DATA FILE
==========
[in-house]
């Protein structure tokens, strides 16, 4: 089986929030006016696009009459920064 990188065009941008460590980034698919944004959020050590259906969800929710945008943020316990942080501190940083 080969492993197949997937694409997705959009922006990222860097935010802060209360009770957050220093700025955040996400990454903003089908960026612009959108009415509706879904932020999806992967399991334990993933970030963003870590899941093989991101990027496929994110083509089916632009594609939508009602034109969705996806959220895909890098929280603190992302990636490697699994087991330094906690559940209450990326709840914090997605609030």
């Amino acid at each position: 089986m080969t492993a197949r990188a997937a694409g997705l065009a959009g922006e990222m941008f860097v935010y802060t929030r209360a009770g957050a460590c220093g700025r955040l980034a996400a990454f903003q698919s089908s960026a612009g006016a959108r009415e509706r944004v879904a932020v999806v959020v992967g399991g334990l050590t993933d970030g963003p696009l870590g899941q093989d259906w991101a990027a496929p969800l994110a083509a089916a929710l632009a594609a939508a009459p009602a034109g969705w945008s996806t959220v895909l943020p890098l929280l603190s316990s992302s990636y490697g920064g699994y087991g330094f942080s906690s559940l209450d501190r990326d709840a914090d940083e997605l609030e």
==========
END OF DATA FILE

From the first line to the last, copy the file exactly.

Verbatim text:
[in-house]
């Protein structure tokens, strides 16, 4: 089986929030006016696009009459920064 990188065009941008460590980034698919944004959020050590259906969800929710945008943020316990942080501190940083 080969492993197949997937694409997705959009922006990222860097935010802060209360009770957050220093700025955040996400990454903003089908960026612009959108009415509706879904932020999806992967399991334990993933970030963003870590899941093989991101990027496929994110083509089916632009594609939508009602034109969705996806959220895909890098929280603190992302990636490697699994087991330094906690559940209450990326709840914090997605609030």
């Amino acid at each position: 089986m080969t492993a197949r990188a997937a694409g997705l065009a959009g922006e990222m941008f860097v935010y802060t929030r209360a009770g957050a460590c220093g700025r955040l980034a996400a990454f903003q698919s089908s960026a612009g006016a959108r009415e509706r944004v879904a932020v999806v959020v992967g399991g334990l050590t993933d970030g963003p696009l870590g899941q093989d259906w991101a990027a496929p969800l994110a083509a089916a929710l632009a594609a939508a009459p009602a034109g969705w945008s996806t959220v895909l943020p890098l929280l603190s316990s992302s990636y490697g920064g699994y087991g330094f942080s906690s559940l209450d501190r990326d709840a914090d940083e997605l609030e």